The Government has hired a negotiator who specialises in military conflict resolution to advise on Brexit talks, as tensions escalate between Theresa May's team and the European Union.
On Saturday, a spokesman for the Department for Exiting the European Union confirmed that officials held a meeting with William Ury, a Harvard Fellow who has acted as a mediator in a number of conflicts in the Middle East, Indonesia, and the Balkans.
Most recently he was part of a team which helped end the bloody civil war in Colombia, where the Government had been fighting the Farc insurgency since the 1960s.
And his website says he helped the US and Soviet governments create crisis centres during the 1980s designed to avert an accidental nuclear war.
A source close to the negotiations told The Sun that Mr Ury was advising civil servants about negotiating when emotions are running high.
"It's astonishing," said the source, "that before the negotiations have even started, the Government have pressed the nuclear button by bringing in a war negotiator."
The Department for Exiting the European Union declined to say whether Mr Ury was being paid for his work, or what his terms of engagement were.
In March this year he told the BBC in an interview about how to handle difficult negotiations, saying: "The foundation of a successful negotiation is not to react impulsively.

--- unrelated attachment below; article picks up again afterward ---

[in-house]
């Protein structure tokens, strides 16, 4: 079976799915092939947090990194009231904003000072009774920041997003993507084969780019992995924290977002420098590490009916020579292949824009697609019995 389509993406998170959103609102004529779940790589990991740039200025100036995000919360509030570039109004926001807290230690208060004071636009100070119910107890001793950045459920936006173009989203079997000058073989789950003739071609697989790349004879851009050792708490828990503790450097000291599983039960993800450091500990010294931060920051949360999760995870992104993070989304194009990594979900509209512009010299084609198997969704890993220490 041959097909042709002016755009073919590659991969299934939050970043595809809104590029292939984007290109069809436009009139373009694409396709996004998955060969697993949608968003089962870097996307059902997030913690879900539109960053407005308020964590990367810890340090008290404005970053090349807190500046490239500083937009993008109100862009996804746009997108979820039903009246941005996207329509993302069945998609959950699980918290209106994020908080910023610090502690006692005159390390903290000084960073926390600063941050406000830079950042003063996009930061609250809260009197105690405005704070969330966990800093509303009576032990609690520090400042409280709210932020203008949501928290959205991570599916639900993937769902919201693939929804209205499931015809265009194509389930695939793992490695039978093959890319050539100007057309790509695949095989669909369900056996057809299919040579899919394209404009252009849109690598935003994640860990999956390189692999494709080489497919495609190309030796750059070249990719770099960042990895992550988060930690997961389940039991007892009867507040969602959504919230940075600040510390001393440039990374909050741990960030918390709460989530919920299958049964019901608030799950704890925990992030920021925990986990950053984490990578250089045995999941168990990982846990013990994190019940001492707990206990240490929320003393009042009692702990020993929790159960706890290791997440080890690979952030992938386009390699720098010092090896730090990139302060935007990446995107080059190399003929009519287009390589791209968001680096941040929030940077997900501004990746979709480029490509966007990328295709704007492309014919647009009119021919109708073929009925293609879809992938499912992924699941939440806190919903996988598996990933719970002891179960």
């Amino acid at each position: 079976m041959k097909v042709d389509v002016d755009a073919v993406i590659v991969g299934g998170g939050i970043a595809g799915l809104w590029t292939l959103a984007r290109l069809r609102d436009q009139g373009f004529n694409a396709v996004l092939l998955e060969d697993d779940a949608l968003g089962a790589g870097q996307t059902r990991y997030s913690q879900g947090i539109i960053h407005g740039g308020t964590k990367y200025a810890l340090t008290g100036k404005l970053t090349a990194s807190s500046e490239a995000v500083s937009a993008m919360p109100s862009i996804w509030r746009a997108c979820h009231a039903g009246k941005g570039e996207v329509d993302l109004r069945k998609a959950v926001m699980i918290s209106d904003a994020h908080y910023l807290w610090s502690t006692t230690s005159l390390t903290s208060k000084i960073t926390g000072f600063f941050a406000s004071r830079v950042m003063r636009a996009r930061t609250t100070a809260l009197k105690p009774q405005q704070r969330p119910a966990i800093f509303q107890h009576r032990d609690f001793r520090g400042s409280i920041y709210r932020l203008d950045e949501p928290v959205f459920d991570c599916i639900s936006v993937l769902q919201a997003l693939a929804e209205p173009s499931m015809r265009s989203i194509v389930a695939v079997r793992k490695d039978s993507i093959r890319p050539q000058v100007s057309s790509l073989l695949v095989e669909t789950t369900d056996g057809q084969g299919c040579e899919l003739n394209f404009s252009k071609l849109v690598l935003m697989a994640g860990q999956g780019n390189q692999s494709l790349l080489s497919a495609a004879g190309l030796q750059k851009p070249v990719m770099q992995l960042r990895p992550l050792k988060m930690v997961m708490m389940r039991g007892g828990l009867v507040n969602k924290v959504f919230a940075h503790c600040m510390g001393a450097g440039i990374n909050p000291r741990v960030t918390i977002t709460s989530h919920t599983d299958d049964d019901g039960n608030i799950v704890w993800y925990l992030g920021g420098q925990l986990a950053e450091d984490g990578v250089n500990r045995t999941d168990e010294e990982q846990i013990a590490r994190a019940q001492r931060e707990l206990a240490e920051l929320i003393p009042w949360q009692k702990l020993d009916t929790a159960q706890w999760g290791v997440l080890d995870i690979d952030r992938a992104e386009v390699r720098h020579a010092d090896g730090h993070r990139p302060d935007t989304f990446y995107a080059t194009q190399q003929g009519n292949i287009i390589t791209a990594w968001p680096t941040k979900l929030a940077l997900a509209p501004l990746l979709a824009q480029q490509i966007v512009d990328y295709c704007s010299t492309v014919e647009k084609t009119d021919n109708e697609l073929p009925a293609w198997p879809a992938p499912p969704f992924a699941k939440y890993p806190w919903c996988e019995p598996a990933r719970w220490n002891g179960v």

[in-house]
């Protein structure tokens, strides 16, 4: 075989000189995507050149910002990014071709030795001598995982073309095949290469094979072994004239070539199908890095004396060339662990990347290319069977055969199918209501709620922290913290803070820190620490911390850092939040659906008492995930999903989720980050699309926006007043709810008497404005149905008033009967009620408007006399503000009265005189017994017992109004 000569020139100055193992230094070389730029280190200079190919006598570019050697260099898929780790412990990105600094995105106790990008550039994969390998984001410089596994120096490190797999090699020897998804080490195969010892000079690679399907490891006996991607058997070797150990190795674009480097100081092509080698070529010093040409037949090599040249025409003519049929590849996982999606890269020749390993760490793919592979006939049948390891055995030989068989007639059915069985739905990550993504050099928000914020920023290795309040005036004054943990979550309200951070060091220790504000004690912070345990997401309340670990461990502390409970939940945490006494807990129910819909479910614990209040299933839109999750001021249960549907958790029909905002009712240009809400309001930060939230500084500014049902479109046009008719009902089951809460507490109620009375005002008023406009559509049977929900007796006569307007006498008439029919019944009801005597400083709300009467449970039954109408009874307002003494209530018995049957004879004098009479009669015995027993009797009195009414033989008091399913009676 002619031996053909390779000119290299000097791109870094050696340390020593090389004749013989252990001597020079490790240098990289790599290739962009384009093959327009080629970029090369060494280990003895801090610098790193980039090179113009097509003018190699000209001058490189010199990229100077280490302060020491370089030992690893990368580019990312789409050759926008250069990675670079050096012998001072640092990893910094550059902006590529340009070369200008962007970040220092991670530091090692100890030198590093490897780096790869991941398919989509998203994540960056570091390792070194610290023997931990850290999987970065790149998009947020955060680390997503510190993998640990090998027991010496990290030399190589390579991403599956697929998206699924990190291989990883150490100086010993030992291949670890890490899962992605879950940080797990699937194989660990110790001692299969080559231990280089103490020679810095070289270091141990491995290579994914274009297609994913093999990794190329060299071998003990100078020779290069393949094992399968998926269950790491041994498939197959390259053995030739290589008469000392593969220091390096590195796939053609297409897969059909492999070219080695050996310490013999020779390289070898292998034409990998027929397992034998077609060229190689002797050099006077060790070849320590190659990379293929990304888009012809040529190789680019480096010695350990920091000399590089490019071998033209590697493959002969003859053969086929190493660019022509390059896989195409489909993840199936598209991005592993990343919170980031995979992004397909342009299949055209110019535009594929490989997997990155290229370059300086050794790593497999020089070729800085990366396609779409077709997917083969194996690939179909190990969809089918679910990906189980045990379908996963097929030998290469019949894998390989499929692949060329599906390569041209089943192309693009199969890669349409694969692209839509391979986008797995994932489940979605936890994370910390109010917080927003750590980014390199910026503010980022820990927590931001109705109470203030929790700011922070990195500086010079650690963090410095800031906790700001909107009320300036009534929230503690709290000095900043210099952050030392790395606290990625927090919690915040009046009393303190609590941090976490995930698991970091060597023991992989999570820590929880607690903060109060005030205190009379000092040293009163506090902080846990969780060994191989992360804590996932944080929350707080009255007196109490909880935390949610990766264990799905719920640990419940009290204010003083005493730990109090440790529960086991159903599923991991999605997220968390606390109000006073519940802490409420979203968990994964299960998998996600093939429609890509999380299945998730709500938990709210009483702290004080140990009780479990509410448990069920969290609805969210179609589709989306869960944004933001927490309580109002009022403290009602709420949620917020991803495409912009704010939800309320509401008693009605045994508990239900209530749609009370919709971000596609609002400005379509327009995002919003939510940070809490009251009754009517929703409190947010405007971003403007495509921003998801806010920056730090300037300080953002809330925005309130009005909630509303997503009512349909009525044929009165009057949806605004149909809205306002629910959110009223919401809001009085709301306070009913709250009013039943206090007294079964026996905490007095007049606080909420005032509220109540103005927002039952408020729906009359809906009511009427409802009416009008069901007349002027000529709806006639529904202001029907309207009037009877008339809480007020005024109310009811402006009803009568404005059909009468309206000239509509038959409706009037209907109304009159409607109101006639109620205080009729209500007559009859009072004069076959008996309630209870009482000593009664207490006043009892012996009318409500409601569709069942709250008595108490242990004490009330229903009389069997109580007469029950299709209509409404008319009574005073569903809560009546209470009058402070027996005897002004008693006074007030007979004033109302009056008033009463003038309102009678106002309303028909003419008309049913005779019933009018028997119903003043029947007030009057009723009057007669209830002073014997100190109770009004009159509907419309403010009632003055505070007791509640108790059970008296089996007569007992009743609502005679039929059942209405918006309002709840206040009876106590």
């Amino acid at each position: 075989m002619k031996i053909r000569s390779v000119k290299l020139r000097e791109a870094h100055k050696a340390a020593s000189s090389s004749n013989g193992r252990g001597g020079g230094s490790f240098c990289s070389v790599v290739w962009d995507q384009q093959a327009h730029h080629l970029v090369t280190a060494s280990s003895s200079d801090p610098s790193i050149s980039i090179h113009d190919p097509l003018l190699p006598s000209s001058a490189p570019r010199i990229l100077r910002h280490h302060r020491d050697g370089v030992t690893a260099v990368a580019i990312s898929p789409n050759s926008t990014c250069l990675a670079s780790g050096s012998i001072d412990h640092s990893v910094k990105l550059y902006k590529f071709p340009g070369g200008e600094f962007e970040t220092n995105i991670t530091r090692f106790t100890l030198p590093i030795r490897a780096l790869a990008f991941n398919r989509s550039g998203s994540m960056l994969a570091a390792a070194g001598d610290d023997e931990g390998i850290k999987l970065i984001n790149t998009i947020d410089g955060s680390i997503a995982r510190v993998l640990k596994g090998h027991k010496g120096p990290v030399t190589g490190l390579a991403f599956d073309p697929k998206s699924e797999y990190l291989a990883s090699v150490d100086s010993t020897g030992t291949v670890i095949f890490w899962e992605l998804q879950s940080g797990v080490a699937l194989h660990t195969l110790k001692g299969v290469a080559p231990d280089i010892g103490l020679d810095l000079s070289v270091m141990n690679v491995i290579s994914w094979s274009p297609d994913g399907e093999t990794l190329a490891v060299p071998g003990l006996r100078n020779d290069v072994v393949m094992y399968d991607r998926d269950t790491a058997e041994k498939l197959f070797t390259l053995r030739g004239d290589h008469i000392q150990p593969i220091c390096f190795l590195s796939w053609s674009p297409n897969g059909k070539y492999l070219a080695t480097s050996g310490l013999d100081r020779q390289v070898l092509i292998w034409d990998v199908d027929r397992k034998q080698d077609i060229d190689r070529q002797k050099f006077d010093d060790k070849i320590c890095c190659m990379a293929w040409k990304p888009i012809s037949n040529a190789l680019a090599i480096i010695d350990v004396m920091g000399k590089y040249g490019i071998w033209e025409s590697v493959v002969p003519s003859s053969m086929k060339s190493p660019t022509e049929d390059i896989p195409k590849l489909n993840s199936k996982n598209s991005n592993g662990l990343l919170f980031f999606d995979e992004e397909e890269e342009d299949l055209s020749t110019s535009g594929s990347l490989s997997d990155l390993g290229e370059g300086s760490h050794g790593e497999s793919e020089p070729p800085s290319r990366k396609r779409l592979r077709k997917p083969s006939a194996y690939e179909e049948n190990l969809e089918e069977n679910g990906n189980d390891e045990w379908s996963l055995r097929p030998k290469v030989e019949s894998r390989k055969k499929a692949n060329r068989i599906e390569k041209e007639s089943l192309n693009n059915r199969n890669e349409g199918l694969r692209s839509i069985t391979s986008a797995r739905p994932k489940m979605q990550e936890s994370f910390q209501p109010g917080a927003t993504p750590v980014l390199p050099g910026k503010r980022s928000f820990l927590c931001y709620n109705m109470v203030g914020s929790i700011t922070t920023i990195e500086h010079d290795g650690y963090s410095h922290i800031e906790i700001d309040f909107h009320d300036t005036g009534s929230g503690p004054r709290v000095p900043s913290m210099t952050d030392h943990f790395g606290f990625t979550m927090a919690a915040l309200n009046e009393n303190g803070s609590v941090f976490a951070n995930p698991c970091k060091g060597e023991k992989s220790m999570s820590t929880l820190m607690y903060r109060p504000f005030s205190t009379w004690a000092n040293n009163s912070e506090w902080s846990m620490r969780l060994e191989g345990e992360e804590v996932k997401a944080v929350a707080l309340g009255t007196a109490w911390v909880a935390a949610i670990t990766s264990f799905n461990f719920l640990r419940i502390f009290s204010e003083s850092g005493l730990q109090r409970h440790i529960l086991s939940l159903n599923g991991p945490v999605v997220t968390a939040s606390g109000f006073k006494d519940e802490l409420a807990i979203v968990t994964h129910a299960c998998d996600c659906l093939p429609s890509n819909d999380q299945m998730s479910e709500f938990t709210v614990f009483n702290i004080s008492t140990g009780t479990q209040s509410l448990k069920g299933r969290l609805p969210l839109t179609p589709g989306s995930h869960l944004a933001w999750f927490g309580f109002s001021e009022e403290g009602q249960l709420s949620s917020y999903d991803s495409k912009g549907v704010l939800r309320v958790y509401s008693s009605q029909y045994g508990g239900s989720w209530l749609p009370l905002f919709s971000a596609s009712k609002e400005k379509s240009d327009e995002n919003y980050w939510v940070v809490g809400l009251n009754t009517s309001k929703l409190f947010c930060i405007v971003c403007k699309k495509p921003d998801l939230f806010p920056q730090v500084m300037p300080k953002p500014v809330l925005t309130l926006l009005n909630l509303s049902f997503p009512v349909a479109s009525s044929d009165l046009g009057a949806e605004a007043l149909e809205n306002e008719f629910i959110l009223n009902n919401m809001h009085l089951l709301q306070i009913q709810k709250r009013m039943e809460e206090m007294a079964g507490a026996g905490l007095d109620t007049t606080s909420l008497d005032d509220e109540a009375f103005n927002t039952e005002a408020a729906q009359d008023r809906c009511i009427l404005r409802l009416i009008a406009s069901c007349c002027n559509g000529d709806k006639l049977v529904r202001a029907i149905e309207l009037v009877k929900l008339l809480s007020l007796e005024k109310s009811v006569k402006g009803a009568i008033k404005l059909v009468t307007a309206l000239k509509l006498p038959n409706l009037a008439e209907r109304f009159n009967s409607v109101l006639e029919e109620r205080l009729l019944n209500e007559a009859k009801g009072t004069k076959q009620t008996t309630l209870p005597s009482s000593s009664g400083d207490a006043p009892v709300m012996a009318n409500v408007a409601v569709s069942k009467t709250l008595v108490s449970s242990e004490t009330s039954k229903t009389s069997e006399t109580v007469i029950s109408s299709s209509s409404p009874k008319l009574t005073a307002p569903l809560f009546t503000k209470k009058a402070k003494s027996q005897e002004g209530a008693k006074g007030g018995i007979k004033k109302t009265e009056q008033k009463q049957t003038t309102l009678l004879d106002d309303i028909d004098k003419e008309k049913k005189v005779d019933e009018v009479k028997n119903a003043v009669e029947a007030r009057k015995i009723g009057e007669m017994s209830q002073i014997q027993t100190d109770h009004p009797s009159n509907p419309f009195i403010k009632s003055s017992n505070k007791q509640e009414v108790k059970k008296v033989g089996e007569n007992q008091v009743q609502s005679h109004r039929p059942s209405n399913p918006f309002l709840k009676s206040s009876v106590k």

“When there are a lot veiled threats being made it is important to realise this is a long haul negotiation. This is not just about getting a deal this is about changing a fundamental relationship."
The relationship between senior EU figures and Theresa May’s negotiating team has sharply deteriorated in recent weeks, after reports of a “disastrous” meeting between Jean-Claude Juncker and the Prime Minister led to a war of words in the media.
The Conservative’s media team hit back at the reports with the outlandish claim that “Brussels bureaucrats” were trying to interfere in the general election, to which Mr Juncker replied that he was “rather busy” and preoccupied with more important matters.
The European Commission President also appeared to take a swipe at the UK when he said English was “losing importance” before he gave a speech on Friday, which he said would be better delivered in French instead.
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